As part of my MBA we were tasked with reading the linked case study developed by MIT Sloan about Robin Chase, the founder of Zipcar, and the dilemma she faced when she realized the company’s revenue was half what she needed in order to break even. Then write a 3-page reflection on her leadership. https://mitsloan.mit.edu/LearningEdge/Leadership/Pages/Zipcar.aspx As you’re reading, think about Chase’s decisions as a leader in forming this company. How did she develop her mission, team, and pricing model? What do you think led to her miscalculation? Evaluate Chase’s strengths and weaknesses as a leader, focusing on how they relate to the development of her mission, team, and pricing model. What do you think led to her miscalculation? Then, put yourself in Chase’s position and discuss how you would have acted as CEO. How would your approach have differed, and why? Here’s my reflection... **REDACTED DUE TO THIRD-PARTY PLAGIARISM OF MY ORIGINAL WORK!** [redact] Chase had a clear, achievable vision for Zipcar. With hindsight I might be inclined to say that she should not of considered the environmental benefits of Zipcar as a secondary part of her vision, but rather a main motivator and promoter of it. However, I must be conscious when conducting my analysis that we are discussing events that occurred in 2000, when environmental impacts were not as mainstream as they are today. It would also be too easy to point out where she went wrong from a technology standpoint, with current day technology as an argument, but this would not be accurate, since the technology she had access to in 2000 was far more crude than it is today.   My initial thoughts when reading the case study, were that Chase might have been slightly premature in terms of her vision and where the technology was at the point when she decided to launch, but I could be wrong. It is true that perfection is the killer of progress, and it’s often better to get something out there [that isn’t perfect] and update iteratively with feedback from users. Chase’s reason for starting up Zipcar was sound — based on a personal problem she experienced — however, did she conduct proper market analysis and get impartial customer insight? Chase maintained close contact with Zipcar members, but was she guilty of confirmation bias, because she seen this as a “nice-to-have” in her life?   It is also easy…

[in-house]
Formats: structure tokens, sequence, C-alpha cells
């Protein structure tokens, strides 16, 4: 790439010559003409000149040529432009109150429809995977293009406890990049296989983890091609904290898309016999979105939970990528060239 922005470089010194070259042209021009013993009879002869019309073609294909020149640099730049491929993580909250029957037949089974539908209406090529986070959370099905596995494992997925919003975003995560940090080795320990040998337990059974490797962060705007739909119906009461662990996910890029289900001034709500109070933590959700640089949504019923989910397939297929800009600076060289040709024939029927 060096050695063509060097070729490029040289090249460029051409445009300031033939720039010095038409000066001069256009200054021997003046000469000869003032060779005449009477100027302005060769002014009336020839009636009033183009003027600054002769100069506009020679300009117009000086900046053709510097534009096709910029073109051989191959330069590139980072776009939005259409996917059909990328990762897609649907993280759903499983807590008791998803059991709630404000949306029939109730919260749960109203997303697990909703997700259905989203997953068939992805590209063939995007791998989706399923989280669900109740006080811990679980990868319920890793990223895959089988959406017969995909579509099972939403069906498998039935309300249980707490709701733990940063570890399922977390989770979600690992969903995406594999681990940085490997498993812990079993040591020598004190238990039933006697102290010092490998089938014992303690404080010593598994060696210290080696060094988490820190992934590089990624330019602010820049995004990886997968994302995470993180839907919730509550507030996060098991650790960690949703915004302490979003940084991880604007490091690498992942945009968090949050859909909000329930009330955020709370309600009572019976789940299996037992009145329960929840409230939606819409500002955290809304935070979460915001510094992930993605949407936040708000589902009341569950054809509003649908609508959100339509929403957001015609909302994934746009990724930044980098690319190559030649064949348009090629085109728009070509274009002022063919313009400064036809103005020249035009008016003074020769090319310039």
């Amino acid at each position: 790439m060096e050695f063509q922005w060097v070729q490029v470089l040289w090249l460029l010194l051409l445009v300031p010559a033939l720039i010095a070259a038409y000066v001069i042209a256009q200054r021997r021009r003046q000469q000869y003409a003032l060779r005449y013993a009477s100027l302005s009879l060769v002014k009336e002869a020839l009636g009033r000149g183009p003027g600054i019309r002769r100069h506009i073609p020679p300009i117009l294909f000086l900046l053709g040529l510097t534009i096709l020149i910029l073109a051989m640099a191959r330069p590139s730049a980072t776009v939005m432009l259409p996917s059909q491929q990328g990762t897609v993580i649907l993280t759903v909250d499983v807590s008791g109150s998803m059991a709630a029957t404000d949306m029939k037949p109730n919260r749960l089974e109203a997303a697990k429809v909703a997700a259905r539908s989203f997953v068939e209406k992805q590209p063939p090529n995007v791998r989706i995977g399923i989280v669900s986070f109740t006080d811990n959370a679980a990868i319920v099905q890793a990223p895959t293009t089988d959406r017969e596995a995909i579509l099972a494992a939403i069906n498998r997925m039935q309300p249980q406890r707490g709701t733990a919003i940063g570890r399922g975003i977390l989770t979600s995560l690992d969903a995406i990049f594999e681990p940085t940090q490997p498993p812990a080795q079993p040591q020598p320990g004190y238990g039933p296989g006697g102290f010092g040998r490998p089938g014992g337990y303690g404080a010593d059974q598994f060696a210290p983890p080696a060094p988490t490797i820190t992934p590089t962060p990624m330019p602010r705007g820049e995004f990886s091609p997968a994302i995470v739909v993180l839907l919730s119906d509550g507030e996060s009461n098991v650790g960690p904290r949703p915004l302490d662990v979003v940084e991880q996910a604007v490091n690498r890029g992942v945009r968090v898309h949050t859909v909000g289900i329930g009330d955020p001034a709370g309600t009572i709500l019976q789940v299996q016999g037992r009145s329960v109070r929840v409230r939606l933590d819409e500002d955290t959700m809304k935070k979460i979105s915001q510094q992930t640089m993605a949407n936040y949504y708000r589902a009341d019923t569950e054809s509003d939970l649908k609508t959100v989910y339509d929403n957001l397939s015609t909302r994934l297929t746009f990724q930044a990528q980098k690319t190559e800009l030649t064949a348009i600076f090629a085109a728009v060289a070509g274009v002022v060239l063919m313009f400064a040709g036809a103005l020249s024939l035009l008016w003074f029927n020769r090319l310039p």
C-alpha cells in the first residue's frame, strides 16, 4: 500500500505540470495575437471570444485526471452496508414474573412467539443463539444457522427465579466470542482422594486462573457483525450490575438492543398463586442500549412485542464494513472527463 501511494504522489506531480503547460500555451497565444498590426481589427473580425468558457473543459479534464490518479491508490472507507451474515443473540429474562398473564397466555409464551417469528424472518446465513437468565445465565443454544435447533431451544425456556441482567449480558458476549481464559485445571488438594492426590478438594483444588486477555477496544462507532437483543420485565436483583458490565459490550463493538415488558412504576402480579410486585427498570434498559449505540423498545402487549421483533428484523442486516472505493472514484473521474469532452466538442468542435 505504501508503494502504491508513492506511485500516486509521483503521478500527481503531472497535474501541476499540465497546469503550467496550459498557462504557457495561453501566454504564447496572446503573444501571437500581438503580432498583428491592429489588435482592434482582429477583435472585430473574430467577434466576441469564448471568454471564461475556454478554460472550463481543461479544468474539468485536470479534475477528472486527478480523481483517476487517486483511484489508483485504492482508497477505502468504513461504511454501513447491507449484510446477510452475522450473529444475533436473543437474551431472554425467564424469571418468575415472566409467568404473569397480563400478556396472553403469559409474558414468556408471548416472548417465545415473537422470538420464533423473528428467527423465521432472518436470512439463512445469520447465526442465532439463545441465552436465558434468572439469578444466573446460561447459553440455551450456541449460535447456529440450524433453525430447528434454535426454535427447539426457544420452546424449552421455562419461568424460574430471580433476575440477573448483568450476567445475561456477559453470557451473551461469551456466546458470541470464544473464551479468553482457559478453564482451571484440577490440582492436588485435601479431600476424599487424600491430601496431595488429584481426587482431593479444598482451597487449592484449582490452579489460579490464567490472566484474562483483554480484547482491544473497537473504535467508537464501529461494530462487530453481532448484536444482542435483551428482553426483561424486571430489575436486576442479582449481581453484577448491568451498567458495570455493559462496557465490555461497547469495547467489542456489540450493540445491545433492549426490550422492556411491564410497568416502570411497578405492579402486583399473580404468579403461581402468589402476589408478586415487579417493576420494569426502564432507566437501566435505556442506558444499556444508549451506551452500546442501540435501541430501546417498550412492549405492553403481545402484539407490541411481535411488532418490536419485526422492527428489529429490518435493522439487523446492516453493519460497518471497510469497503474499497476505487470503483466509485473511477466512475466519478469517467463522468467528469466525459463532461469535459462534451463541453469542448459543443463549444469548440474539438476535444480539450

Spinout of the Month: Conplx, an XR IDE to promote STEM inclusion

This month I’ve decided to select the best spinout concept and treat it with an imaginative MisVis Statement. The chosen spinout is, Conplx — domain: conplx.com — which was conceived when trying to find a solution to STEM inclusion and getting more girls interested in coding. Conplx Not just a new way to code. A new way to STEM! Conplx is an abstraction of the Latin word conplexio, meaning abstract(ion). The concept of Conplx is to take the first principals of STEM, notably Abstraction, and present them at the forefront of an extended reality integrated development environment (XRIDE) to the user as a customisable tool.  The Conplx Mission The mission of Conplx is to get more people interested in STEM, especially girls, by removing the two main identified obstacles; “too hard” and “too boring” — this will be achieved by applying new solutions — AI and XR technologies — to an already tried and somewhat failed paradigm; Visual Programming Language (VPL). The issues identified with VPL attempts thus far are that they still act like code and don’t detach from coding practice enough to remove the “too hard”, “too boring” obstacles (referred to hereafter as TooHB). The Conplx Vision Think of a more abstracted and fun version of Matlab, using XR technologies with AI support.  Matlab is one of the most established versatile and visual tools in STEM, yet according to Stack Overflow’s 2018 Developer Survey it is one of the most dreaded environments among coders. Both Mathematical and Computer Sciences share the same first principal; Abstraction. This first principal is what Conplx is built on.  The best example of what Conplx aims to achieve is that of the video game controller. The video game controller is an abstraction that simplifies all the complex and beautiful code under the hood in order to make playing games enjoyable, exciting, and easy (as compared to operating a game without the game controller abstract). Another example would be an animated movie and how that is an abstraction of the written story — here the story being traditional code. Conplx could be viewed as an animation of code objects for OOP. The power of abstraction/level of animation is in the user’s control — for example, the higher the level of abstraction the more generalised and encompassing an object would be and less objects would exist in the XRIDE, whereas, the lower the abstraction the more objects would…